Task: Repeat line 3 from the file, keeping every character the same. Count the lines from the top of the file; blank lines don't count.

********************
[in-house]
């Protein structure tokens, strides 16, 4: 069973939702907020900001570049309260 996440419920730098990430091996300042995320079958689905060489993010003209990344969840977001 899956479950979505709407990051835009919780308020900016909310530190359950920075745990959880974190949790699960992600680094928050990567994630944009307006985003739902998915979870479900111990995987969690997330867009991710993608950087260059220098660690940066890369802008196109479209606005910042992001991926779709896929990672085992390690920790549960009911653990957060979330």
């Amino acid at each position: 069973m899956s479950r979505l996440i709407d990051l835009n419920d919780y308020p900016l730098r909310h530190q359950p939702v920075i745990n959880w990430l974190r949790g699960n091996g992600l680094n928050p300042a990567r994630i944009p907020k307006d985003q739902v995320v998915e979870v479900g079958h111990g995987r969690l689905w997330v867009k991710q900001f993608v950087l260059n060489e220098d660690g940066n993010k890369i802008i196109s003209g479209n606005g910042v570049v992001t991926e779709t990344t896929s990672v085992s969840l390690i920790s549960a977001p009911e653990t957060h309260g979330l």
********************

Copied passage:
């Amino acid at each position: 069973m899956s479950r979505l996440i709407d990051l835009n419920d919780y308020p900016l730098r909310h530190q359950p939702v920075i745990n959880w990430l974190r949790g699960n091996g992600l680094n928050p300042a990567r994630i944009p907020k307006d985003q739902v995320v998915e979870v479900g079958h111990g995987r969690l689905w997330v867009k991710q900001f993608v950087l260059n060489e220098d660690g940066n993010k890369i802008i196109s003209g479209n606005g910042v570049v992001t991926e779709t990344t896929s990672v085992s969840l390690i920790s549960a977001p009911e653990t957060h309260g979330l």